Next, there’s two non-ERG mode features that are worthwhile noting. The first is road feel. This was introduced a few years back on the Tacx NEO 1 unit and continues forward to the NEO 2 and NEO 2T.  This functionality enables the trainer to replicate the feel of the roads as you ride them in the game. Cobblestones will feel like riding on cobblestones. Planks on a boardwalk will feel just like an actual boardwalk. It really is fascinating – and has been a draw for the Neo series since it came out:

2019-11-07 17.21.55

Now, there’s not a ton of training benefit here, per se. But that’s true of many things we do on trainers indoors. If it was all about training benefit we’d just be riding in ERG mode every day on perfectly structured workouts. Instead, we have a wide variety of apps that by and large are designed to keep us entertained.  And this feature simply adds to that entertainment factor. For me, it’s a nice change mid-way through a route on Zwift to feel the wooden planks of the piers.  No other trainer offers that today.

Now’s probably a good time to talk sound. In short, it makes virtually no sound. About the only sound you’re going to likely hear is that of your bike’s own drivechain (meaning, the chain and such). The unit itself does have a fan, but it’s roughly akin to a fan found on a small computer. To demonstrate this, here’s a simple audio test clip:

Next, the NEO 2T has downhill drive simulation, which means that as you go downhill the trainer will forward spin the rear ‘wheel’ (cassette and flywheel since there is no wheel). This means that the trainer will simulate the inertia of going downhill.  This is yet another little touch that makes things feel more realistic than they are.

Next, while Tacx does have a mobile app for their trainer, it’s unlikely you’re going to use it much if you use other 3rd party software.  However, it is valuable for setting your correct weight so that you can get realistic grade simulation (as well as firmware updates). This is notable if you’ve got multiple people in your household at dramatically different weights:

2019-11-07 17.18.13 2019-11-07 17.18.36

The app also allows you to test out the road feel and ISOKINETIC/ISOTONIC options. You can see below in the two side by side shows a handful of the many different road feel modes I just talked about up above.

2019-11-07 17.18.45 2019-11-07 17.18.55 2019-11-07 17.19.00

The app is also where you’ll update the firmware from time to time:

IMG_2311 IMG_2312 IMG_2315

Oh, wait – one more super important feature. It can produce a disco party. Yup, as you pedal harder the lights below the unit will shift in colors from a blue to purple to eventual red coloring. The harder you pedal, the more vibrantly red it gets.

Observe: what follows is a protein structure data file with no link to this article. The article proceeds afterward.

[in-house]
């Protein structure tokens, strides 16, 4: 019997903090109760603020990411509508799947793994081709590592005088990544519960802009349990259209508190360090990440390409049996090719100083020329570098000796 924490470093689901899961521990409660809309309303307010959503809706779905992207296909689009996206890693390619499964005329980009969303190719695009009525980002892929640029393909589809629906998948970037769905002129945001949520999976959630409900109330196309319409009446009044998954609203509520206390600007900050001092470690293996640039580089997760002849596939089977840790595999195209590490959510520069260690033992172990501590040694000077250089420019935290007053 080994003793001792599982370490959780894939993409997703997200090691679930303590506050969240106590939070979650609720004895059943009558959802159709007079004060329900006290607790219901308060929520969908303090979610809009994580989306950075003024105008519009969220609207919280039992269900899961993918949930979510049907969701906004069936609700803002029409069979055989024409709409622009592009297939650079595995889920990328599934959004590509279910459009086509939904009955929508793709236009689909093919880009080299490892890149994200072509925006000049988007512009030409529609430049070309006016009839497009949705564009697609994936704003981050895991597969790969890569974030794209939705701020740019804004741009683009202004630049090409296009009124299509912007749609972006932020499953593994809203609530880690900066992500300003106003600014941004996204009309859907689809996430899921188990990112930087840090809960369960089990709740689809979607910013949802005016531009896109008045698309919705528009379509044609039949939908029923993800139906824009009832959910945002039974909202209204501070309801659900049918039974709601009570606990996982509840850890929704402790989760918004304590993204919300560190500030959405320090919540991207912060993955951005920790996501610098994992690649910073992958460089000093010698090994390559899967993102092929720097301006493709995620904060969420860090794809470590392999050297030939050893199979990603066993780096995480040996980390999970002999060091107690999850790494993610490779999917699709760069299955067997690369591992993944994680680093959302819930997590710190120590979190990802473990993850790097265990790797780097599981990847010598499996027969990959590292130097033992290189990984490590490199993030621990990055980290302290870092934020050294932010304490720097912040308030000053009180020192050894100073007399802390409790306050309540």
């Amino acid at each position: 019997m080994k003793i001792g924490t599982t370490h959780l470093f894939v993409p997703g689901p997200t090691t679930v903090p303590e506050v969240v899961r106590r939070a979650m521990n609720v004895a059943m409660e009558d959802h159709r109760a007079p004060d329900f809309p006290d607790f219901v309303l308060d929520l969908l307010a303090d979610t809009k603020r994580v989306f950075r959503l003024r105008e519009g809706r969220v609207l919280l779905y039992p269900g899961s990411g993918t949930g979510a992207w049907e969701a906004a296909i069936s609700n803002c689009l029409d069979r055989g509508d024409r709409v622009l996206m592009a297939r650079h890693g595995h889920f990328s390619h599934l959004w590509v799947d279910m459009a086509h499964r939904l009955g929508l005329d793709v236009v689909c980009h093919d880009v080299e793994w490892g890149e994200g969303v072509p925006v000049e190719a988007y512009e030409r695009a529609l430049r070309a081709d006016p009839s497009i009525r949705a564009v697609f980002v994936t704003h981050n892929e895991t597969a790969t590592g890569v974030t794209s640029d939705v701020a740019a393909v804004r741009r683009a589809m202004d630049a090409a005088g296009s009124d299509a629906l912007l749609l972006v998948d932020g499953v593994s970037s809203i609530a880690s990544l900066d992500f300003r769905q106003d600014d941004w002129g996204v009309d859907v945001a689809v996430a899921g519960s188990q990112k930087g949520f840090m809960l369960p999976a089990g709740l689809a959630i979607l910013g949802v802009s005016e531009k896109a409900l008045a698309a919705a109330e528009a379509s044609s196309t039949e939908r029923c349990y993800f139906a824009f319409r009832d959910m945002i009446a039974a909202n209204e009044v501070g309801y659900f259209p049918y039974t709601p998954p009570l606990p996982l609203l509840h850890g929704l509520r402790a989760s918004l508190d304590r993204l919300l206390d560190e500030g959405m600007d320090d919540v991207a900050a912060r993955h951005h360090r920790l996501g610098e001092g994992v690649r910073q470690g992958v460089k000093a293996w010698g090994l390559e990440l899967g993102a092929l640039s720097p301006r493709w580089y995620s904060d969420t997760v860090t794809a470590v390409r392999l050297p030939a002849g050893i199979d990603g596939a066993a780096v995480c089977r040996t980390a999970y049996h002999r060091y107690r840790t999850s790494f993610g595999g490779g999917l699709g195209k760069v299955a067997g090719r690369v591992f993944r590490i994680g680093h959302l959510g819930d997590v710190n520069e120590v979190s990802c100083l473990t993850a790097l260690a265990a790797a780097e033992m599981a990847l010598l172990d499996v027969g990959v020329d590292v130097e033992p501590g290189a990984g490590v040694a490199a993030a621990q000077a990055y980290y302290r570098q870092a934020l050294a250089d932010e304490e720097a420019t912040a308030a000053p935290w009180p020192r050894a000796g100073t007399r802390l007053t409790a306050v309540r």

Kinda neat. No training benefit, except that my wife can look over and visually see when I’m just wimping out.

App Compatibility:

2019-08-18 11.01.12

The Tacx NEO 2T follows most of the industry app compatibility standards as previous Tacx products, and essentially follows the industry norms as you’d expect from a high-end trainer.  As you probably know, apps like Zwift, TrainerRoad, Sufferfest, Rouvy, Kinomap and many more, all support most of these industry standards, making it easy to use whatever app you’d like.  If trainers or apps don’t support these standards, then it makes it far more difficult for you as the end user.

In the case of the NEO 2T, it (like Wahoo) doesn’t quite adhere to everything. Specifically around Bluetooth Smart FMTS compatibility, which is trainer control. In the case of both, they dance to their own protocols. Tacx actually does support FTMS on all their non-NEO series just fine, but doesn’t do FTMS on the NEO series due to FTMS’s lack of ability to transmit weight information to apps (which is needed for the virtual flywheel in this specific trainer series).

Practically speaking that has little effect for the major apps, but does impact smaller apps. Zwift, TrainerRoad, etc… all support the proprietary versions (since they were using those versions well before FTMS existed). But newer and smaller apps like Xert, for example, have focused on supporting the standards instead, rather than spinning their (virtual) wheels on proprietary development. Tacx had previously promised FTMS support a year ago, but it’s not here yet for the NEO series. Again, for the majors – no biggie, but maybe an issue for your specific app – so double-check that.

The unit supports the following protocols and transmission standards: